‘It’s all too much to take in... the Clutha was my second home’

Glaswegians pay their respects to victims of the city’s worst accident in living memory

Rescue workers prepare to lift the wreckage of a police helicopter that crashed into a pub in central Glasgow. Photograph: Reuters

Rescue workers prepare to lift the wreckage of a police helicopter that crashed into a pub in central Glasgow. Photograph: Reuters

Tue, Dec 3, 2013, 13:12

Heads bowed, arms by their sides, two rows of uniformed fire fighters, police officers and ambulance crew formed an impromptu guard of honour in Glasgow on Monday lunchtime as the remains of the latest victims were recovered from the Clutha bar, scene of Friday’s helicopter crash.

Two hours earlier, the wreckage of the Police Scotland aircraft had been winched from the roof of the popular bar near the banks of the River Clyde, allowing rescue workers full access to a site that has claimed at least nine lives.

All day Glaswegians came to pay their respects to victims of the city’s worst accident in living memory. In ones and twos, they filed past the police crash barriers, laying wreaths and tributes outside the Holiday Inn hotel, across the road from the screened-off Clutha premises.

Among those grieving was Andy Logan. “It’s all too much to take in right now,” Logan, 65, a Clutha regular told The Irish Times as he paid his first visit to the scene, flowers in hand, yesterday afternoon. “The Clutha was my second home.”

A musician, Logan frequently played in sessions in the Clutha. He was not among the 100 people estimated to have been in the bar Friday to hear ska group Esperanza – “the only reason I didn’t go was because I don’t like ska” – but his friend, and longtime drinking companion, John McGarrigle was.

“John was a good boy. A really cheery fellow.” A well-known local poet, McGarrigle has been missing since the Eurocopter EC-135 crashed into the one-storey bar at 22.25 on Friday night.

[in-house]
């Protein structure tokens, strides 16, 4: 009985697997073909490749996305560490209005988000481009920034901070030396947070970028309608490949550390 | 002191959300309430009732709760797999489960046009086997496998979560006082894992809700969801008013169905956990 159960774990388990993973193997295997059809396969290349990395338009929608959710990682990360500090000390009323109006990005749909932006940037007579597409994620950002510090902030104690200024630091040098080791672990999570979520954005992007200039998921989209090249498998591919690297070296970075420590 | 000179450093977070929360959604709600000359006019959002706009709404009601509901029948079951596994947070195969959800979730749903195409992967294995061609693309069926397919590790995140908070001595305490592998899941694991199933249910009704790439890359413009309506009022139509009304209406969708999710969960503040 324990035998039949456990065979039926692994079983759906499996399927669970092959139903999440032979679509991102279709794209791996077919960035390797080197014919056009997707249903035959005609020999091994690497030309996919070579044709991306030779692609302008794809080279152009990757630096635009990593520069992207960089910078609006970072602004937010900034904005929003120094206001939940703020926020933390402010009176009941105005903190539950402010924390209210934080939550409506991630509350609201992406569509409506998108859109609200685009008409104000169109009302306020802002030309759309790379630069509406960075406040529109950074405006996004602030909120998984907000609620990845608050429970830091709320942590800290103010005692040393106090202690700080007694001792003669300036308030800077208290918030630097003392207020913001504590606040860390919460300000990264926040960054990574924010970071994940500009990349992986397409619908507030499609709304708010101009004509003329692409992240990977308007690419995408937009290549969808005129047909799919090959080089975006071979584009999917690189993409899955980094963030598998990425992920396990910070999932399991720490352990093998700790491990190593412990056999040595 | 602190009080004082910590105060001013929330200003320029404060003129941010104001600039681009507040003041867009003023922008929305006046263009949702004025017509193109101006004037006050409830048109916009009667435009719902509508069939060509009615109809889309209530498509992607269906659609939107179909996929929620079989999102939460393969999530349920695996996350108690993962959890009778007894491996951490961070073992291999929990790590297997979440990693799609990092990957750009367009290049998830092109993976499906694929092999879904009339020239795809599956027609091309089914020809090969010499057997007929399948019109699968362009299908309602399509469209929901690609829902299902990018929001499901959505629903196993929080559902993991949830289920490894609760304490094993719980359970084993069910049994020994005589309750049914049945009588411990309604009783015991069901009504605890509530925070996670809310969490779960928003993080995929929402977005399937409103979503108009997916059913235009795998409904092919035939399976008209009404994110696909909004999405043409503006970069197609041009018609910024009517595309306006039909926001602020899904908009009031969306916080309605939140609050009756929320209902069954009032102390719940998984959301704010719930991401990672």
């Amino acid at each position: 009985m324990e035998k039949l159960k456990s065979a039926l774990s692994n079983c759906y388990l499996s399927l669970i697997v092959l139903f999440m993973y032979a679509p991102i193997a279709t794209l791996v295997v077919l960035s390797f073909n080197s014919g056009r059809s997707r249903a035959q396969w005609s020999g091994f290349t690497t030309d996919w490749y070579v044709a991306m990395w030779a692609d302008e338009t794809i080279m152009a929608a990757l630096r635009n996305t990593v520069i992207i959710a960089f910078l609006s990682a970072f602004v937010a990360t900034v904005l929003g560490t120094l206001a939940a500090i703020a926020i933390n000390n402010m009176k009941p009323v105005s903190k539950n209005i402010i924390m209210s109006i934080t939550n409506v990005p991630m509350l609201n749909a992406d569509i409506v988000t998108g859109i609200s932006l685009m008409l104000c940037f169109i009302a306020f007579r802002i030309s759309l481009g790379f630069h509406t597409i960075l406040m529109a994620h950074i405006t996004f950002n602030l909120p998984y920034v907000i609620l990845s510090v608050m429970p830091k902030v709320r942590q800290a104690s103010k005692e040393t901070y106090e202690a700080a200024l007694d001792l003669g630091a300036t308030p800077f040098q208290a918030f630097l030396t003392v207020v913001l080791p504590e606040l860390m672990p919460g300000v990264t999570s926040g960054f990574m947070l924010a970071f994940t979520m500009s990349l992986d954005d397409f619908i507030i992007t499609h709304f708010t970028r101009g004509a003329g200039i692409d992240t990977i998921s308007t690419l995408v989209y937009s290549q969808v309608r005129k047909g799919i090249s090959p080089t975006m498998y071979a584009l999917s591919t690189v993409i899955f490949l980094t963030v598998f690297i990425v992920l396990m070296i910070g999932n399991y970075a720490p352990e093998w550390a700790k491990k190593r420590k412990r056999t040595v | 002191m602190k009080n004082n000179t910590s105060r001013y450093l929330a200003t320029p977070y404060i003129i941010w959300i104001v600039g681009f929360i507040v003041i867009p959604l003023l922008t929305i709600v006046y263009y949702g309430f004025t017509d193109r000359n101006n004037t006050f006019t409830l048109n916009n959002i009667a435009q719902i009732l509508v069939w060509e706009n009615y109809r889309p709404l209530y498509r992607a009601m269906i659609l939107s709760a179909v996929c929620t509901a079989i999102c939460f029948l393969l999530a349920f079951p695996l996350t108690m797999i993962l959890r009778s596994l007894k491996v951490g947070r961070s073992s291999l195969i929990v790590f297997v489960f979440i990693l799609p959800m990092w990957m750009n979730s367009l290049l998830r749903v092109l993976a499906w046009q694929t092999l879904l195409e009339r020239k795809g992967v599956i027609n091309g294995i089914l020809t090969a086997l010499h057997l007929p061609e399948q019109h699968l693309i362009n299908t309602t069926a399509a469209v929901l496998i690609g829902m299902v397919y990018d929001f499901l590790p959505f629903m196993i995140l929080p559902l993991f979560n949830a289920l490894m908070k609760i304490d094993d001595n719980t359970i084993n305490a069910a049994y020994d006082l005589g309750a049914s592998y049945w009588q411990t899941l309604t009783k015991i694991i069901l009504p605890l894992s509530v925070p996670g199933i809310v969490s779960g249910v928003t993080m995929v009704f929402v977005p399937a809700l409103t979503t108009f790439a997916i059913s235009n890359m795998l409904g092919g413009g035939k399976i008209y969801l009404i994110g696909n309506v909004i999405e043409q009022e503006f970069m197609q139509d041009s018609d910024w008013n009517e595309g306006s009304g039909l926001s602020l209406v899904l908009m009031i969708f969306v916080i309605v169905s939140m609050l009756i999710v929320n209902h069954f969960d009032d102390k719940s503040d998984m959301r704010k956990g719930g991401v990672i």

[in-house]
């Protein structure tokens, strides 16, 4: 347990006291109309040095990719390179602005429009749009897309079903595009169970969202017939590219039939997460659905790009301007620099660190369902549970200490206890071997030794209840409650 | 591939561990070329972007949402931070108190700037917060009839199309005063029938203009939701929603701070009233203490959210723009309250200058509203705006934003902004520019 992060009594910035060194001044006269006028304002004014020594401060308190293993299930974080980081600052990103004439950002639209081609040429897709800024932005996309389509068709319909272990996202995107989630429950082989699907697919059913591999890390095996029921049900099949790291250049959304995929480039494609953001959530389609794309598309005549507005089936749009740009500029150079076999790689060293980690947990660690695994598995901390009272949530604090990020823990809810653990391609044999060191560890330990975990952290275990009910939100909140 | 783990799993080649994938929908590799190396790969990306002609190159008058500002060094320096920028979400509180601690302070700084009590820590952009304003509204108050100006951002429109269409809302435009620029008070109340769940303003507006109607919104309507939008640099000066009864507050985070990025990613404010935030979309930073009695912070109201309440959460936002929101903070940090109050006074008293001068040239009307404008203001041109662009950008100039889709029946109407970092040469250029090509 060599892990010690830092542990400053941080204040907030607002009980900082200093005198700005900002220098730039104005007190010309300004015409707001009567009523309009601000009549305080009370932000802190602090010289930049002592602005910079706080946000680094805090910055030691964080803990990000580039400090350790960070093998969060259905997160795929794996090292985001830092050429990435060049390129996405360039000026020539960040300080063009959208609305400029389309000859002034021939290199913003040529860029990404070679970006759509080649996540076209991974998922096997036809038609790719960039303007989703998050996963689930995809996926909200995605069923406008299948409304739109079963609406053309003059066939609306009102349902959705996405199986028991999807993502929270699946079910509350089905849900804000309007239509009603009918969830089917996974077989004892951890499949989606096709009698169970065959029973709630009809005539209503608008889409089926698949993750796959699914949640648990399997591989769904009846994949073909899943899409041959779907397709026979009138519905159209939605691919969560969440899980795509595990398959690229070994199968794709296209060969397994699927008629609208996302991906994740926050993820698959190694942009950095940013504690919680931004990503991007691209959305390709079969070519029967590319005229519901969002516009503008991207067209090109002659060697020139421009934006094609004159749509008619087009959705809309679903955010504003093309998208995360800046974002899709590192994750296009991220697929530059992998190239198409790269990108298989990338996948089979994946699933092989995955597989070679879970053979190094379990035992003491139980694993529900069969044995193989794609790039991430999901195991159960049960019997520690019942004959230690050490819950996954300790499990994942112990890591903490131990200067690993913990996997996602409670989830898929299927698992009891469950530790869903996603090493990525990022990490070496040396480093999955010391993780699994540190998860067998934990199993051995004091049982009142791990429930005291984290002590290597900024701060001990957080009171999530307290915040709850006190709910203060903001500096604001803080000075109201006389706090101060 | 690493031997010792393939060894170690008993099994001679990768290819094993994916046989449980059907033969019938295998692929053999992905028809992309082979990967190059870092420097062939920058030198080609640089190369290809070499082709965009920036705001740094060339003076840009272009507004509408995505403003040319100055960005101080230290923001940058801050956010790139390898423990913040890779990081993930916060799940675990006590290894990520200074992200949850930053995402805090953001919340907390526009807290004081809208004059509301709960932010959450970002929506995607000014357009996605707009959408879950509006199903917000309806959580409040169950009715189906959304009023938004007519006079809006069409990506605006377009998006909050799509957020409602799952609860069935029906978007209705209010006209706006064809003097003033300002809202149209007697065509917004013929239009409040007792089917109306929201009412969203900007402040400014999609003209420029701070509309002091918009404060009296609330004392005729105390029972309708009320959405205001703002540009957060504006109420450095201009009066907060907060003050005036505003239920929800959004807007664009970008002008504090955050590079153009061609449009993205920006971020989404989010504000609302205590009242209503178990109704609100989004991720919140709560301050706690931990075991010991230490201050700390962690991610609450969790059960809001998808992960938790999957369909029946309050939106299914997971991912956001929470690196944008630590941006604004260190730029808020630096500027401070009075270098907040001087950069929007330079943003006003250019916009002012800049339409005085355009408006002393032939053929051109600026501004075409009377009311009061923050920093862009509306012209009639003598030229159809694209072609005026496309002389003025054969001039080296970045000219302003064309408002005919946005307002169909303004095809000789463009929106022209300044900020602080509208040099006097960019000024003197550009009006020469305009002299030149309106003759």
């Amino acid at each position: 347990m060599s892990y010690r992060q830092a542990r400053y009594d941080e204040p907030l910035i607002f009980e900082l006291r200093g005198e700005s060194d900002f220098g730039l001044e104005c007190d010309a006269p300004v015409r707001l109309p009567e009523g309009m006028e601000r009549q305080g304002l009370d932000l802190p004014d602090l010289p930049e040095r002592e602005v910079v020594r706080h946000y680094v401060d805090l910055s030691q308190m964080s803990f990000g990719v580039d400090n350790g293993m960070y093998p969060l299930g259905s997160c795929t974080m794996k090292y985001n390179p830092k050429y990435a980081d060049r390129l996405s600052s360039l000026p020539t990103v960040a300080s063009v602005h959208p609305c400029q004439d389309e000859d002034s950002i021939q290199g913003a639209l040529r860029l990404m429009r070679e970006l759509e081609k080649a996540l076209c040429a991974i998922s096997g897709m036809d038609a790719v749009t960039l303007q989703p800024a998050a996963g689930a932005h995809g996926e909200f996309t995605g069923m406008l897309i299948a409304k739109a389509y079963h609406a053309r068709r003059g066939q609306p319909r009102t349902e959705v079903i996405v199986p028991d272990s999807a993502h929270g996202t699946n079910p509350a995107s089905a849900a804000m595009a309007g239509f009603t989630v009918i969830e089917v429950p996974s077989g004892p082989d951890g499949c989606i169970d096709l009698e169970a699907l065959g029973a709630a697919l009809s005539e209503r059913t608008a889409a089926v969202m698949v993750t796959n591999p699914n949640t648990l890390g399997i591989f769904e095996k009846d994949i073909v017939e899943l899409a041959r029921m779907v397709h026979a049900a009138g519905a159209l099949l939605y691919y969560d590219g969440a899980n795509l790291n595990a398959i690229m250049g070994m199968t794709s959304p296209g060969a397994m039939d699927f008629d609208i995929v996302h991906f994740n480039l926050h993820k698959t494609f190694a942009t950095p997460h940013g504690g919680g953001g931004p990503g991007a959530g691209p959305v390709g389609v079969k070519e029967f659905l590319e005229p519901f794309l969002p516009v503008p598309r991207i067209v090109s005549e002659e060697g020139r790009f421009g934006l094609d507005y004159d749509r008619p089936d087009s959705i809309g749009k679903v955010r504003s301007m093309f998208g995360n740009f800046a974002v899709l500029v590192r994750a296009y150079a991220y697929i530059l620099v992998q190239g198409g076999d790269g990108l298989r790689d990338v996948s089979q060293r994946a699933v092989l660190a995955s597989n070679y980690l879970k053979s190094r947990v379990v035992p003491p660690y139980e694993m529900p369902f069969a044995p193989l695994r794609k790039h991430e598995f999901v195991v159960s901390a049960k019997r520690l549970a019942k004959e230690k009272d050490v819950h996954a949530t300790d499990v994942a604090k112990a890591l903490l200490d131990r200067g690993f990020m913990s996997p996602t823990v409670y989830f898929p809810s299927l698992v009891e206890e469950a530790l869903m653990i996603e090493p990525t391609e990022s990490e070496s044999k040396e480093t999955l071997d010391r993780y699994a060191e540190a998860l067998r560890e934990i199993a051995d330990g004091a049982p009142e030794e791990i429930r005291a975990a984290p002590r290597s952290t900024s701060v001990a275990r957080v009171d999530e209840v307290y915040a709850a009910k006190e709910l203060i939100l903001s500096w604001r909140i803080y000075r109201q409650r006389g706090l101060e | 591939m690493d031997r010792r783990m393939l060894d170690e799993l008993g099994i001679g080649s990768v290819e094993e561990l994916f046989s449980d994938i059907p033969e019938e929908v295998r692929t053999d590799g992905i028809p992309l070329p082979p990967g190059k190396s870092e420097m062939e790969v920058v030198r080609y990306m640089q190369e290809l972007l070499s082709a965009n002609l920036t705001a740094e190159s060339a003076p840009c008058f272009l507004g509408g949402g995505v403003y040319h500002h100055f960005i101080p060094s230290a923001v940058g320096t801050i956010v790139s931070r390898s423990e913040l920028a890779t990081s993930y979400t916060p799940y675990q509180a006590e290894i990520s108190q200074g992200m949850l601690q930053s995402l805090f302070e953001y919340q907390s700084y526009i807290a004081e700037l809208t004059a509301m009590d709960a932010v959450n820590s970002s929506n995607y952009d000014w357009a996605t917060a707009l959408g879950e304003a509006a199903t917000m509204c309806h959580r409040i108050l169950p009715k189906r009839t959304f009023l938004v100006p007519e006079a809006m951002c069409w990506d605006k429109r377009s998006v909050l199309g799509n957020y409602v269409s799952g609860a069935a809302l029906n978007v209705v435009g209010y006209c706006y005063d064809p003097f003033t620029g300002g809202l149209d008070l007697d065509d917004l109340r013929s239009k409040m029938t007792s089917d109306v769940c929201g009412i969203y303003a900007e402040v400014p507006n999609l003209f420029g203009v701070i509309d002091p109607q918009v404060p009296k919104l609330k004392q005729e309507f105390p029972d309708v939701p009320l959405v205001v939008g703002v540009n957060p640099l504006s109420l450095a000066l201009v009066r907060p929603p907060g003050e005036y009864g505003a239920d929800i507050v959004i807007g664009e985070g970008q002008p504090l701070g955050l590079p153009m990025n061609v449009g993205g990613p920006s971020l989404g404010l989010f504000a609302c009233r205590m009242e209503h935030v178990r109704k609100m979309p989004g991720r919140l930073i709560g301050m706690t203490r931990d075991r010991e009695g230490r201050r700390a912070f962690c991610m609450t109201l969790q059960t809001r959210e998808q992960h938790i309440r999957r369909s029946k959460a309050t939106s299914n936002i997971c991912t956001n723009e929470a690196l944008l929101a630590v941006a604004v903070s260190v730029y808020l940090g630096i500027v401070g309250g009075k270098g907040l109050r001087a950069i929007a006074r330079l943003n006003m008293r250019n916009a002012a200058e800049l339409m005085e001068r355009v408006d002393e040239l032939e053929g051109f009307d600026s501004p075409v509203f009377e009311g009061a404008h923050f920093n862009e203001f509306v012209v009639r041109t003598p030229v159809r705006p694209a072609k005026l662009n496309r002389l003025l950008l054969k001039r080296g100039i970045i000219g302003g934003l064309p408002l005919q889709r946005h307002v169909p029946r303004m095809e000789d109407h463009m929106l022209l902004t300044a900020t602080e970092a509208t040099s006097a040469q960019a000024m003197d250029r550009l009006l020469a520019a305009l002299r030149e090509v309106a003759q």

Police have so far named five of the nine confirmed victims. Pilot David Traill, 51, died along with police officers Kirsty Nelis, 36, and Tony Collins, 43, in the helicopter. Two victims who were inside the pub have been named as 48-year-old Gary Arthur, from Paisley, and Samuel McGhee, 56, from Glasgow. Of the 32 people injured in the crash, 12 remain in hospital.

“I’m just sad for the people who went out for a pint and didn’t come back,” said Bill Murray, from the Glasgow suburb of Balornock. “It’s so hard to take in. You never think this could happen.”

Murray and his wife Alice had travelled into the city center to survey the damage left by the crash. “It’s a pilgrimage for me,” said Alice Murray. “I had to come down and see it and say be part of it, to do my own wee bit.”

Speaking from the scene yesterday afternoon, a clearly emotional Philip Tartaglia, Archbishop of Glasgow, expressed his ‘admiration’ for the work of rescue services.

Some victims’ relatives, however, have criticised the length of time it took to remove the helicopter’s cockpit embedded in the roof of the Clutha.

‘I thought if they had made a better attempt on the Saturday night, I thought they perhaps could have got them out a lot earlier than they did, but I think they were more concerned about this helicopter,’ Ian O’Prey, 68, whose son Mark, 44, is feared dead, told BBC Radio Scotland yesterday morning.

“Communication was dreadful. I’m sure they could have got the bodies out quicker,” Mr O’Prey said.

Scottish Fire and Rescue Service assistant chief officer David Goodhew said that the operation has been particularly challenging because “the building had been totally devastated”.

The cause of the crash is still unknown. Dave Miller, deputy chief inspector of the Air Accidents Investigation Branch, confirmed eyewitness reports that the helicopter “dropped like a stone” and said that it did not send out a mayday call before it hit the Clutha. Although the aircraft did not have a ‘black box’ flight recorder on board, the wreckage, which has been taken away for analysis, could provide vital clues for investigators.

Glasgow and its citizens have displayed much of the city’s fabled spirit in the wake of the disaster. Within hours of the crash, the Central Mosque, just over the river from the bar, had opened its doors to victims. Taxis have offered free transport to relatives visiting the injured in hospital. A benefit concert, proposed by actor Colin McCredie, has attracted the support from a host of Scottish celebrities.

Glasgow City Council has said it will provide financial help to the injured and bereaved. “There will be people who are unable to work or who face a lengthy road to recovery,” council leader Gordon Matheson told reporters. “Families face uncertain times ahead without loved ones. We can and will help them in the days, weeks and months ahead.”